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3 Tech Skills to Highlight in Your Next Interview

3 Tech Skills to Highlight in Your Next Interview

Even if your job isn’t technically in “tech,” tech skills are increasingly critical for career success. More than 55 percent of employers said they were looking for new college grads with computer skills, a 2016 report by the National Association of Colleges and Employers found.

The specific skills you’ll need will depend on your role in the organization, notes Natalie Straight, manager of digital experience and marketing technology at Blue Cross and Blue Shield of Louisiana. “Blue Cross is a giant organization, and we have a lot of different areas, so the requirements for technology skills in marketing or customer service are obviously going to be different than if you’re working in a tech area where we have software engineers with specific skill sets.”

However, there are some tech skills that are attractive in candidates across the board. Here are 3 skills Straight says she looks for in interviews.

The Ability to Use Collaboration Tools

Teamwork and the ability to communicate are an important part of any job, especially at a large company like Blue Cross and Blue Shield of Louisiana. “We work across different teams and we have eight regional offices, so it’s impossible to have in-person meetings with everyone,” Straight says. This makes the ability to collaborate in a digital fashion vitally important. “Being able to use tools like Slack, Microsoft Teams or Trello to connect is part of being a good teammate and communicator.”

The Ability to Use Data Analytics Tools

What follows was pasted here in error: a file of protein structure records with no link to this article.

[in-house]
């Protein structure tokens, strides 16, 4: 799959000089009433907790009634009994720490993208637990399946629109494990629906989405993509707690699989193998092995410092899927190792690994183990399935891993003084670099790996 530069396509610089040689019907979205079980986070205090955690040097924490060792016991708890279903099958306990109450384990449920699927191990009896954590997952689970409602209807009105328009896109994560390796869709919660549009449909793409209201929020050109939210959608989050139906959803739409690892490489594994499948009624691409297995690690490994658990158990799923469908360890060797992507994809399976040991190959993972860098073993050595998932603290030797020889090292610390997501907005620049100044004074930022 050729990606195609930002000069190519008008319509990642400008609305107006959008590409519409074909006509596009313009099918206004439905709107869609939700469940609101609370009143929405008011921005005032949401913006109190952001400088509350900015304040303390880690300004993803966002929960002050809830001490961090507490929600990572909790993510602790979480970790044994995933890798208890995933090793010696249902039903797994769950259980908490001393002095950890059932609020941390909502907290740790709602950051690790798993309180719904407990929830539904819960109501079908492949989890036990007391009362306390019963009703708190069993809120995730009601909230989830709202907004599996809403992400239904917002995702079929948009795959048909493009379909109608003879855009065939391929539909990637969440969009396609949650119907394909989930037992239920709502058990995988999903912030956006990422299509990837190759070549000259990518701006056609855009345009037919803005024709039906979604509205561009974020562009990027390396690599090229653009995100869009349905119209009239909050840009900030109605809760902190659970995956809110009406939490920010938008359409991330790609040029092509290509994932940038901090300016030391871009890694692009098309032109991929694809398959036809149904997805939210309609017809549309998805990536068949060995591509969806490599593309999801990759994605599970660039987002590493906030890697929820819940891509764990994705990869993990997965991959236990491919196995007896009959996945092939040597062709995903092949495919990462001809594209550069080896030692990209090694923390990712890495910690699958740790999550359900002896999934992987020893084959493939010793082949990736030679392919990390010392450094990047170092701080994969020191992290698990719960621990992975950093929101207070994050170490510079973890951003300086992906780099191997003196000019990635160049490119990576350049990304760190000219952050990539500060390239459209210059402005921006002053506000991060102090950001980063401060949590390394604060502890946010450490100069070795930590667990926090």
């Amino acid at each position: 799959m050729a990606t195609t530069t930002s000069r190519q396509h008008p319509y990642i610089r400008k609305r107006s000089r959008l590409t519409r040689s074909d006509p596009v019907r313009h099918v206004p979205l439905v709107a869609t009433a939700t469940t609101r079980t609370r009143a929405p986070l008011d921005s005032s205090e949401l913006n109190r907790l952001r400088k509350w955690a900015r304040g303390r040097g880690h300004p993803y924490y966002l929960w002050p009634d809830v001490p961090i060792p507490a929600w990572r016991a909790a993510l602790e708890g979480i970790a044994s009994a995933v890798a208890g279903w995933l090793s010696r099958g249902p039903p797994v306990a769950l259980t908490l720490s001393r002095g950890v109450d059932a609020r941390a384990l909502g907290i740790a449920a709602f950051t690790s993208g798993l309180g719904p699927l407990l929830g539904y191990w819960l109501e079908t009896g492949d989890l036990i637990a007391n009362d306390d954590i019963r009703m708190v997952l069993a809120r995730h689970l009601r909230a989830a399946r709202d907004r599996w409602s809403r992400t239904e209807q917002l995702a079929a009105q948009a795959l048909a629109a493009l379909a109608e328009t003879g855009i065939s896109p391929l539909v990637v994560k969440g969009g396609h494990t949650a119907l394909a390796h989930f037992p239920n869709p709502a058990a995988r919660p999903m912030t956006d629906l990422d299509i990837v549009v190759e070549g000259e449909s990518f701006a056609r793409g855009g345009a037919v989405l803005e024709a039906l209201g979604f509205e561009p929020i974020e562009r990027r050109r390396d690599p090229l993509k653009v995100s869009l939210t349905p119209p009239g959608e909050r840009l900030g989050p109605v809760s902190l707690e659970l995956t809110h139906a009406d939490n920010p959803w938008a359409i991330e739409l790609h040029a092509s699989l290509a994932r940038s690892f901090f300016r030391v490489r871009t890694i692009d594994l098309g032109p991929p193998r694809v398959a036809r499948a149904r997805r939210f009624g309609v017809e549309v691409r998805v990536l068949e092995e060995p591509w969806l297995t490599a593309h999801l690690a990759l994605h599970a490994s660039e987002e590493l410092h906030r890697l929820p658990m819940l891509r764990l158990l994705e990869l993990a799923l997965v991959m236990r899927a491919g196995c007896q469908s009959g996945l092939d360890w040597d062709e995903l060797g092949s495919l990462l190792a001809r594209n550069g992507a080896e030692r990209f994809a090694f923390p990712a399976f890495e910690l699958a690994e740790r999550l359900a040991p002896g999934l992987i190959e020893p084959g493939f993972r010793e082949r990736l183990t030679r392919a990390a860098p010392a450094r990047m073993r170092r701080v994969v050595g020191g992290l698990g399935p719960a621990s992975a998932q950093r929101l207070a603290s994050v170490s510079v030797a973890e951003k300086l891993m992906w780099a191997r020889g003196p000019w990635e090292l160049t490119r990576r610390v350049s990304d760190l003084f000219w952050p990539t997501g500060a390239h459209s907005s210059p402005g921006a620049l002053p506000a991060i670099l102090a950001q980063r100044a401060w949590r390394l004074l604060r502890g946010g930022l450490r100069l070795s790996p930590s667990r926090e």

Organizations are becoming increasingly data-driven. “The ability to democratize data and share key trends and insights in a clear, visual way is also important,” Straight says. “For example, just being able to automate a Google report and export that data to a tool like Tableau … is a lifesaver because people don’t have time to pore over raw data and come up with their own insights.”

Understanding of IT Security Basics

Most security breaches in small and medium-size businesses are a result of the actions of employees, a 2017 report by the Ponemon Institute and Keeper found. While larger companies can devote more personnel to security, employees still need to do their part. “A basic knowledge of security is important because more and more companies are being breached, and often it’s just your average employee falling victim to phishing attachments,” Straight says. “Or their passwords are getting hacked and they’re not using best practices like two-step authentication when logging into an account. For example, you should know not to open suspicious-looking email attachments or use ‘password’ or ‘123456’ as your password because these are the most common and easily guessed passwords.”

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